Andrei Feheregyhazi

Andrei Feheregyhazi Interview: Library Voices Video “Be My Juliette Gréco, Paris 1949”

Since its release a couple of days ago, the Internet has been sufficiently spammed by the latest Library Voices video for “Be My Juliette Gréco, Paris 1949”.

Combining cute, whimsical paper doll-like animation visuals with the band’s sunny-sweet harmonies and indie-pop hooks, Library Voices have essentially been captured in what is essentially their natural habitat – even the drunken letch is non-threatening.

Filmmaker Andrei Feheregyhazi has been in the music video game for not even a year and he is already kicking major ass. However, he says he has been making videos since 2000, including the amazingly titled “Millennium Fist 2000 To The EXTREME!”

He has been screened at several festivals across North America, worked on a Gemini-winning TV series “Hell on Hooves” and been featured on CBC’s ZED.

Ominocity: What inspired the animation visuals in the “Be My Juliette Gréco, Paris 1949” video?

Andrei Feheregyhazi: The visuals were inspired by the lyrics, the music, and some things I’d already been working on. When [Library Voices’] Michael Dawson told me what the song was about I had some ideas of how things would work, then once I heard the song I thought “No! This needs to be jerky-stop-motion-y,” and thus the style was built.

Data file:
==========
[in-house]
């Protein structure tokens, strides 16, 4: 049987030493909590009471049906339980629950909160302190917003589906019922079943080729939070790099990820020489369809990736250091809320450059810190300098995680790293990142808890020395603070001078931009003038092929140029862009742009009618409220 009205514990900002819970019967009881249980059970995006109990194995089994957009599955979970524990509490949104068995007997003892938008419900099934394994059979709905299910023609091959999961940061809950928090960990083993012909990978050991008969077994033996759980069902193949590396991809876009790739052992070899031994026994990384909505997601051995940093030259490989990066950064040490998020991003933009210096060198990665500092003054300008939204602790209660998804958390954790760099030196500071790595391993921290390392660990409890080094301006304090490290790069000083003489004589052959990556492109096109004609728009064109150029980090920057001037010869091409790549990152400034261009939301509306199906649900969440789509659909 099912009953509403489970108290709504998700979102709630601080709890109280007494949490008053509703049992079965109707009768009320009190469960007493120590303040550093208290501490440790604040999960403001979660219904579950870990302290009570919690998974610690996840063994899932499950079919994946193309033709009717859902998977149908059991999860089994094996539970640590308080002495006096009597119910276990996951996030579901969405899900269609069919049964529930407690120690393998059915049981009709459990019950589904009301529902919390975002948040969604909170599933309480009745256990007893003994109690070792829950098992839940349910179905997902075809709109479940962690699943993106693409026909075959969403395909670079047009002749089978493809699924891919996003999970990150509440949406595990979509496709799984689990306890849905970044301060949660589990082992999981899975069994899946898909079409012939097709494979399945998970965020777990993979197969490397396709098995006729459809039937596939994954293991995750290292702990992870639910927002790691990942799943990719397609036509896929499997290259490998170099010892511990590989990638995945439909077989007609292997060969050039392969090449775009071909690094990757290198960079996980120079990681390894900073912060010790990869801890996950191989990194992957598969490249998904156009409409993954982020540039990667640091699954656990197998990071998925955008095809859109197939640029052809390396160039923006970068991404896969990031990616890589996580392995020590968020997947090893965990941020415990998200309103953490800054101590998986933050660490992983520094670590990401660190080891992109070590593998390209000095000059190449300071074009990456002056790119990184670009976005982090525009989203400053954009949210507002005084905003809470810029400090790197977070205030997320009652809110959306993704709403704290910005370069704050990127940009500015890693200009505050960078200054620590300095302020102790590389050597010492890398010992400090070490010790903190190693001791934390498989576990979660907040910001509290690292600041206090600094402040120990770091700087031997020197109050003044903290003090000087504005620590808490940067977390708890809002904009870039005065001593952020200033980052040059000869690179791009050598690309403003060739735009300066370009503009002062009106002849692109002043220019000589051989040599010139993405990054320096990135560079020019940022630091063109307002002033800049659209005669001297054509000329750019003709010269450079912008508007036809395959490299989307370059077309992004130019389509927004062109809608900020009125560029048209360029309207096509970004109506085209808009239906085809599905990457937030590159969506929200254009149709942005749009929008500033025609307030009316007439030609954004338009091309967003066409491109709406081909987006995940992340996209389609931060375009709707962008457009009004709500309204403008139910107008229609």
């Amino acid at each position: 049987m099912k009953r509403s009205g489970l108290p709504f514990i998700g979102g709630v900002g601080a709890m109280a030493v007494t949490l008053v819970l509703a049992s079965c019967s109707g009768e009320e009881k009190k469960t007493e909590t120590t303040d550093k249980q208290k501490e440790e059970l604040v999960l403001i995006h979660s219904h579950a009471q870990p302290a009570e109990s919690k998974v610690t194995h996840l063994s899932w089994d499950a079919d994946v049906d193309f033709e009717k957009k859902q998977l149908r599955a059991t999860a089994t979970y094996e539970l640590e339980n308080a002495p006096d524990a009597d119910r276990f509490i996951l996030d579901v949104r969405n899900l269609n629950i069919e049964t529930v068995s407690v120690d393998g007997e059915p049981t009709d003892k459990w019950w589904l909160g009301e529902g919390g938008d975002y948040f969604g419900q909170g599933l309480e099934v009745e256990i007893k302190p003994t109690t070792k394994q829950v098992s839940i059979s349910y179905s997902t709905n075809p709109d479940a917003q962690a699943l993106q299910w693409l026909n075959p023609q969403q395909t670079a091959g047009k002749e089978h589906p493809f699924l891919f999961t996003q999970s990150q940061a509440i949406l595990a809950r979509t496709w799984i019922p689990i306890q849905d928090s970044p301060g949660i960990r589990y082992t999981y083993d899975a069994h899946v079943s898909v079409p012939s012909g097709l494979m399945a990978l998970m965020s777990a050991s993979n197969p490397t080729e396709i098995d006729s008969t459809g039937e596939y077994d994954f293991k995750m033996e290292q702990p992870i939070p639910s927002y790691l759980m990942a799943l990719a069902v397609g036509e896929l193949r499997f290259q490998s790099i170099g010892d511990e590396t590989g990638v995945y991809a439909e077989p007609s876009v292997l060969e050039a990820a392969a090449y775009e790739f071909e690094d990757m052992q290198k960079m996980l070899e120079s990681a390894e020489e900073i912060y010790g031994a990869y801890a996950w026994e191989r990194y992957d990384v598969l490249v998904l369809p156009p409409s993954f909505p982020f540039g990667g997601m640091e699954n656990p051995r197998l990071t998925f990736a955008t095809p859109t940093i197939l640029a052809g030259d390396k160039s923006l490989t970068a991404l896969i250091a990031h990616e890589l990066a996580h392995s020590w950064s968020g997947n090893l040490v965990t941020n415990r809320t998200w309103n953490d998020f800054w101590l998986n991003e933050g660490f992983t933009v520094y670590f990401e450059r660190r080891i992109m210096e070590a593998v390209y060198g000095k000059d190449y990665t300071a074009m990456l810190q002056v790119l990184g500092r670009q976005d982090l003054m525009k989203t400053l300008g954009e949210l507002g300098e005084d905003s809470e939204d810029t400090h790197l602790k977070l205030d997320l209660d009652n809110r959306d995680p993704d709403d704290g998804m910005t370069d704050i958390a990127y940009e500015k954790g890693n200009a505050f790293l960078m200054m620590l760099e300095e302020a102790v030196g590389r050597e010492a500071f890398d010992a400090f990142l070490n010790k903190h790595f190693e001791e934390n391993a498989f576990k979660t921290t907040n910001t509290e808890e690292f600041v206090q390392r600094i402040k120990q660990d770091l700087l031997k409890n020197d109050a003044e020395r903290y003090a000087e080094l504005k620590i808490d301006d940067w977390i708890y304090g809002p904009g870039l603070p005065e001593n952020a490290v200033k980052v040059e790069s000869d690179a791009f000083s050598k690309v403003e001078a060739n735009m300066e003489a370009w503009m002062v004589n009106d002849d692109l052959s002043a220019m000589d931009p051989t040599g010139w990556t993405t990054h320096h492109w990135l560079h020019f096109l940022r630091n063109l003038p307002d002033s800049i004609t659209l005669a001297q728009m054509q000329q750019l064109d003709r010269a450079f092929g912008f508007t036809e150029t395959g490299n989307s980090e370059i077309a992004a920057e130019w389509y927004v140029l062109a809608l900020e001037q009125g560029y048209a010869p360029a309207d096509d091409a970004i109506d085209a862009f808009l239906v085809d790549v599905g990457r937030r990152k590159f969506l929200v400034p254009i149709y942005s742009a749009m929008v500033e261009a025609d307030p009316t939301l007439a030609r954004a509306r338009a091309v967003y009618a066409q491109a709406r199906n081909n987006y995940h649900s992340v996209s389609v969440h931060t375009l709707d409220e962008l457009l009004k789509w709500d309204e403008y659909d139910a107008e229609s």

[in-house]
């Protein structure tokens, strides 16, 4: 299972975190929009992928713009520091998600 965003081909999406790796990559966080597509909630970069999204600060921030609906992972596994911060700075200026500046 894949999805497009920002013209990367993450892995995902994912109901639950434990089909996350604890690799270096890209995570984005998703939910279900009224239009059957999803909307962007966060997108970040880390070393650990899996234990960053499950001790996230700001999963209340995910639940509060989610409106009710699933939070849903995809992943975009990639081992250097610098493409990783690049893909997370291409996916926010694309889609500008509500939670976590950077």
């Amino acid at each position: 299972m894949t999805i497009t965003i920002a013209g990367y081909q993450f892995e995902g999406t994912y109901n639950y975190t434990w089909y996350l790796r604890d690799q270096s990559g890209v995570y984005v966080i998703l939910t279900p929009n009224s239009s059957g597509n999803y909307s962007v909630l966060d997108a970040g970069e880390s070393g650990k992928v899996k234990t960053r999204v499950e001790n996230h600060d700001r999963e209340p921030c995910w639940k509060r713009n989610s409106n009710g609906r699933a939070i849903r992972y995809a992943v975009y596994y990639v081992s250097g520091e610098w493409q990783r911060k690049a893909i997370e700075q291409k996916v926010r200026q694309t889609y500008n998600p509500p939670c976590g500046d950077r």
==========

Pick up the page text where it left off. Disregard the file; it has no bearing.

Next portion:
Om: So how exactly did you achieve the visual effects?

AF: I met with the band and actors for about a seven-hour shoot and shot the video and took about 3000 photos of them doing things. Then in Photoshop I cut out each photo – using the pen tool – that I used in the final video. After that I took it all into After Effects and combined them together. I had to use a friend’s 3D tracking program called Boujou in order to get the live footage and the stop motion footage to sit together properly.

The short answer? Lots and lots of hours in front of a computer.

Om: How did you get into making music videos?

AF: I actually always had a soft spot for what was possible in a music video that wasn’t possible in traditional film, so it wasn’t a huge leap. However the catalyst that started the whole thing was around November last year when I got into an Australian DJ by the name of POGO. I approached him and asked about the possibility of using some of his music in one or two of my videos. I shared my recent Anglerpod animations to show what kind of thing I would do with them. The response was basically “Yes! Also how much would you charge to do a music video?” So I made the music video and decided to make more.

Om: Any projects you have coming up?

AF: I’m currently working with Slow Down Molasses on a video. I’m also in the works on a longer animated narrative about the Anglerpod.

Library Voices